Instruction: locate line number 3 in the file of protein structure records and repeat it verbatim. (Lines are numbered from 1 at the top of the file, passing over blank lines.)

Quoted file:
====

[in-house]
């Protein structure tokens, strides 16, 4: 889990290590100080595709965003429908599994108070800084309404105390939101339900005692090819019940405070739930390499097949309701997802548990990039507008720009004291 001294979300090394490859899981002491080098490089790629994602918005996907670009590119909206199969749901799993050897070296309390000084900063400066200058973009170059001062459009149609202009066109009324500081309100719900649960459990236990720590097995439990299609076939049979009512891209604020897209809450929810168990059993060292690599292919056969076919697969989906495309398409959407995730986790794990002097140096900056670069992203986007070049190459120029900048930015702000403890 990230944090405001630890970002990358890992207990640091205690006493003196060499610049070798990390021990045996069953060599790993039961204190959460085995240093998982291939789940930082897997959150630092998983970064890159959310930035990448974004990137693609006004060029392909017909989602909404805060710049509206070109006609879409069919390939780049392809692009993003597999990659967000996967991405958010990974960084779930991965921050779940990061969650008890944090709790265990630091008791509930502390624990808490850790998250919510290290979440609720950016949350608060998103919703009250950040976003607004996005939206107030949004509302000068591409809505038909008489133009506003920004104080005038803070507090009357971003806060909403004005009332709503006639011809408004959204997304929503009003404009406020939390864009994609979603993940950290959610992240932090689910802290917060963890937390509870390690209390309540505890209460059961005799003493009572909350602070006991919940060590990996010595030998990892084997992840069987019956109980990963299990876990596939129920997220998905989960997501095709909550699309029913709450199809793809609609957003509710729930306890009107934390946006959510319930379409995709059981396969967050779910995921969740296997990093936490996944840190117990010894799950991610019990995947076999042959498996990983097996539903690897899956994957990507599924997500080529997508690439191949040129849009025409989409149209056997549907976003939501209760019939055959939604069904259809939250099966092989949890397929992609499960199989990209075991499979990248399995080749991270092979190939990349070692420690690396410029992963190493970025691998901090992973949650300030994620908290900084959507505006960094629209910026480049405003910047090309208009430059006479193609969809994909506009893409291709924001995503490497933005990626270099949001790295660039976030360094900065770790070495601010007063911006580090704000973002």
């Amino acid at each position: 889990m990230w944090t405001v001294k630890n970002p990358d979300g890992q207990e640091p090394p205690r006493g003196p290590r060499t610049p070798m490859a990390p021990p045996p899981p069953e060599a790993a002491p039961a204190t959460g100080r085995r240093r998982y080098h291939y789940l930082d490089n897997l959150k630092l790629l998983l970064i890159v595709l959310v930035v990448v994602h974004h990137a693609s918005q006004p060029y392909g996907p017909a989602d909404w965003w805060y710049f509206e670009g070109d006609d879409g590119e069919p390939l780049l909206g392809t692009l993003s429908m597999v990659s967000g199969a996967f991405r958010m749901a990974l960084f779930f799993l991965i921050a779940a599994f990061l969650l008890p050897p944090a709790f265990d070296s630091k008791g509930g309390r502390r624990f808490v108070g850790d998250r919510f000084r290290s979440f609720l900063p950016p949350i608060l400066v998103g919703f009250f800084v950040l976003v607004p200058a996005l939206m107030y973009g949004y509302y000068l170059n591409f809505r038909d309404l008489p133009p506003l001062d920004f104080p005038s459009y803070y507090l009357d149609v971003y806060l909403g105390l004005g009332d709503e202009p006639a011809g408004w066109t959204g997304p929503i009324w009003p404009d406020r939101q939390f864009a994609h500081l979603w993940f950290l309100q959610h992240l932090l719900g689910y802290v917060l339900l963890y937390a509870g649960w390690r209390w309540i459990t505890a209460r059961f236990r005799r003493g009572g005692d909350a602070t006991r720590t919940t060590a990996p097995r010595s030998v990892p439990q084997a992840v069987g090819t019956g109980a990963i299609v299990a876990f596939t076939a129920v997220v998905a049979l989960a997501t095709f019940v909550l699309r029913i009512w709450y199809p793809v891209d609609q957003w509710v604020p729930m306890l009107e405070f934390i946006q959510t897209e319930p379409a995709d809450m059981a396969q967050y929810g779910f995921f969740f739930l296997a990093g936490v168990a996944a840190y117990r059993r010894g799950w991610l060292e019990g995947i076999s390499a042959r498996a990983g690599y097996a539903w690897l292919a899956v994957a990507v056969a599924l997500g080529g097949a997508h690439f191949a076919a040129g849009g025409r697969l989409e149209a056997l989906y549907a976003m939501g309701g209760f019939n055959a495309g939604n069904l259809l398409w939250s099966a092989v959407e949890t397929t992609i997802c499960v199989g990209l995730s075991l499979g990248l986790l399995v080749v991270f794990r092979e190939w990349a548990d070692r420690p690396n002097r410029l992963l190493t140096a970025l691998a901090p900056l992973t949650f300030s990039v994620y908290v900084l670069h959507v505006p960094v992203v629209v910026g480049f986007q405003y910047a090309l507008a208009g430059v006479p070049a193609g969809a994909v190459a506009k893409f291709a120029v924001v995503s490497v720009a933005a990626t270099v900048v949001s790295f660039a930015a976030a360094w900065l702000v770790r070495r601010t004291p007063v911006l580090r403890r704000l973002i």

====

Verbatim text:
């Amino acid at each position: 889990m990230w944090t405001v001294k630890n970002p990358d979300g890992q207990e640091p090394p205690r006493g003196p290590r060499t610049p070798m490859a990390p021990p045996p899981p069953e060599a790993a002491p039961a204190t959460g100080r085995r240093r998982y080098h291939y789940l930082d490089n897997l959150k630092l790629l998983l970064i890159v595709l959310v930035v990448v994602h974004h990137a693609s918005q006004p060029y392909g996907p017909a989602d909404w965003w805060y710049f509206e670009g070109d006609d879409g590119e069919p390939l780049l909206g392809t692009l993003s429908m597999v990659s967000g199969a996967f991405r958010m749901a990974l960084f779930f799993l991965i921050a779940a599994f990061l969650l008890p050897p944090a709790f265990d070296s630091k008791g509930g309390r502390r624990f808490v108070g850790d998250r919510f000084r290290s979440f609720l900063p950016p949350i608060l400066v998103g919703f009250f800084v950040l976003v607004p200058a996005l939206m107030y973009g949004y509302y000068l170059n591409f809505r038909d309404l008489p133009p506003l001062d920004f104080p005038s459009y803070y507090l009357d149609v971003y806060l909403g105390l004005g009332d709503e202009p006639a011809g408004w066109t959204g997304p929503i009324w009003p404009d406020r939101q939390f864009a994609h500081l979603w993940f950290l309100q959610h992240l932090l719900g689910y802290v917060l339900l963890y937390a509870g649960w390690r209390w309540i459990t505890a209460r059961f236990r005799r003493g009572g005692d909350a602070t006991r720590t919940t060590a990996p097995r010595s030998v990892p439990q084997a992840v069987g090819t019956g109980a990963i299609v299990a876990f596939t076939a129920v997220v998905a049979l989960a997501t095709f019940v909550l699309r029913i009512w709450y199809p793809v891209d609609q957003w509710v604020p729930m306890l009107e405070f934390i946006q959510t897209e319930p379409a995709d809450m059981a396969q967050y929810g779910f995921f969740f739930l296997a990093g936490v168990a996944a840190y117990r059993r010894g799950w991610l060292e019990g995947i076999s390499a042959r498996a990983g690599y097996a539903w690897l292919a899956v994957a990507v056969a599924l997500g080529g097949a997508h690439f191949a076919a040129g849009g025409r697969l989409e149209a056997l989906y549907a976003m939501g309701g209760f019939n055959a495309g939604n069904l259809l398409w939250s099966a092989v959407e949890t397929t992609i997802c499960v199989g990209l995730s075991l499979g990248l986790l399995v080749v991270f794990r092979e190939w990349a548990d070692r420690p690396n002097r410029l992963l190493t140096a970025l691998a901090p900056l992973t949650f300030s990039v994620y908290v900084l670069h959507v505006p960094v992203v629209v910026g480049f986007q405003y910047a090309l507008a208009g430059v006479p070049a193609g969809a994909v190459a506009k893409f291709a120029v924001v995503s490497v720009a933005a990626t270099v900048v949001s790295f660039a930015a976030a360094w900065l702000v770790r070495r601010t004291p007063v911006l580090r403890r704000l973002i």